Doctor Who: The Bride of Peladon - Review

I'll admit to never having been a fan of the Pertwee Peladon stories, and I didn't like the Virgin New Adventures book, Legacy, also set on the medieval planet. But in this Fifth Doctor adventure, death and doom seemed to stalk the passageways of Peladon once again. With the King's Mother having been mysteriously killed and his grandmother secretly worshiping an old religion, an Ice Warrior has vanished, and the King is at a loose end as to what is happening. To make matters worse, an Ice Warrior representative is on his way to investigate and there is an arranged marriage to be performed. 

In the two televised Peladon stories, there are storms raging outside, this time though, those storms are taking place inside when the Fifth Doctor, Peri and Erimem arrive. The Doctor of course tries to smooth some ruffled feathers and discover what is going on. The Kings grandmother, Beladonna, takes to Erimem instantly, thanks to her ancient Egyptian heritage which lends itself wel to the politics of this new world. Peri meanwhile finds herself as both accomplice and captive of the Ice Warrior, Zixlyr, who it transpires lured the TARDIS to his crashing spaceship and who now has plans to topple the rulers of the planet. 

I was surprised that I really enjoyed this one. As I said, I've never been a fan of the Peladon stories, but I've always been a fan of the Fifth Doctor, Peri and Erimem stories. Anyone familiar with the works of William Shakespeare will notice the ties to Hamlet in the opening scenes, with a knockoff of the Witching Hour speech. But things quickly take a turn into familiar Peladon stories and then into Egyptian Mythology. The Hamlet theme though, never pays off, its still good but its a little jarring nonetheless.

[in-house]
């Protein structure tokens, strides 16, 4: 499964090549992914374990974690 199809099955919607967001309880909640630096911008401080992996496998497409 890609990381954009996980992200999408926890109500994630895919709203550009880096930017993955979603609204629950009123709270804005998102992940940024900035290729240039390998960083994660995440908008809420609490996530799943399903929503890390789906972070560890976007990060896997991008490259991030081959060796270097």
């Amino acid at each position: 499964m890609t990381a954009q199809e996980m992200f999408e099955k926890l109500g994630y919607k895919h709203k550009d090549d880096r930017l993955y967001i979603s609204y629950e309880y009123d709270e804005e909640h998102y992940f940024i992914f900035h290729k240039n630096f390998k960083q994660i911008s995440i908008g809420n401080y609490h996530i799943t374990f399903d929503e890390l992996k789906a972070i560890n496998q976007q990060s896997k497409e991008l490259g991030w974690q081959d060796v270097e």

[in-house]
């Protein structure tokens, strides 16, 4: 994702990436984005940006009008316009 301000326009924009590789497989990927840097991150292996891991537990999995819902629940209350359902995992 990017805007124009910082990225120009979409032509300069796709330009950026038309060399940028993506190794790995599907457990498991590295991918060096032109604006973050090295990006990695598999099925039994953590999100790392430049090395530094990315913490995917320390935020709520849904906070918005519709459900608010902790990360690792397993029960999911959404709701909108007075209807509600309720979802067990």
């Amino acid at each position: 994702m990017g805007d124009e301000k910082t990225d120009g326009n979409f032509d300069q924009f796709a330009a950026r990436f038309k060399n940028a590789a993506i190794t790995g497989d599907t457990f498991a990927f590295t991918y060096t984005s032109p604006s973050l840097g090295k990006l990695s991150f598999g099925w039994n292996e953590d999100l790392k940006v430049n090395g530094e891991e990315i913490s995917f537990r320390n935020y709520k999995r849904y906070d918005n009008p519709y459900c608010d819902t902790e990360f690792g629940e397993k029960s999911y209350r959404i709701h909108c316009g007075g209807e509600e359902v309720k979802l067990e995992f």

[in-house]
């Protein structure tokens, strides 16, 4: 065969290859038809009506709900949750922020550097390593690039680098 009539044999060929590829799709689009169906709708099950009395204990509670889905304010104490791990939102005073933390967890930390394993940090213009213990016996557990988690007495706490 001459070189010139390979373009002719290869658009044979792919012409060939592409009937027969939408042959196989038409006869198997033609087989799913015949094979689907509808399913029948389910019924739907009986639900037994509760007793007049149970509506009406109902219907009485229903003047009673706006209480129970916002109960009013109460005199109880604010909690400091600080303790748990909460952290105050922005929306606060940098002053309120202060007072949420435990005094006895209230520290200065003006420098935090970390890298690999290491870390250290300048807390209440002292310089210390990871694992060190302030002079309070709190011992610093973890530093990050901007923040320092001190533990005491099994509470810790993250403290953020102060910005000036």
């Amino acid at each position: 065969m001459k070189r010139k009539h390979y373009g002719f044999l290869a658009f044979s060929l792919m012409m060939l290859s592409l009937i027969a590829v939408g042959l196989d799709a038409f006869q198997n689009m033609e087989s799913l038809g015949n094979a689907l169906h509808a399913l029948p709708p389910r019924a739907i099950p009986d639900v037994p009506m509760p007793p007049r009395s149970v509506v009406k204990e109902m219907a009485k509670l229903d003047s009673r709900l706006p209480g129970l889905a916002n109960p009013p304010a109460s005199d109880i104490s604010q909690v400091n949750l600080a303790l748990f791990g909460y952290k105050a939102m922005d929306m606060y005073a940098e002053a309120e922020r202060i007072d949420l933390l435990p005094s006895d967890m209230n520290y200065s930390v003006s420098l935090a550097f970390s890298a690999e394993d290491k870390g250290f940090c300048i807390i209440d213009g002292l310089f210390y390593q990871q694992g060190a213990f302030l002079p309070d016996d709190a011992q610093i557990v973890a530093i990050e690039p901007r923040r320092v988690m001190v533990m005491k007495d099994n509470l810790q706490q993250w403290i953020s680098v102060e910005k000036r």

Author Barnaby Edwards has penned a pretty solid story though. What helps to set this story apart from others from the range is that there is no real villain here as everyone has reasons to be behaving the ways that they do. This lends itself to the feeling of political intrigue as everyone is at crosshairs with everyone else. 

I was a little disappointed by Erimem's departure though. Sure it does lend itself to where she came from originally but there was a much better departure for her a few scenes before the end when she seemingly sacrifices herself to save her friends. Not only would that have been much more in keeping with her character, but it would also have helped to explain why the Doctor was so desperate to save Peri in presumably the next story, The Caves of Androzani as he's lost yet another friend.

But Edwards blends themes from the previous Peladon stories nicely into this one and its a really strong outing for the Fifth Doctor, its just a shame the same can't be said for Erimem.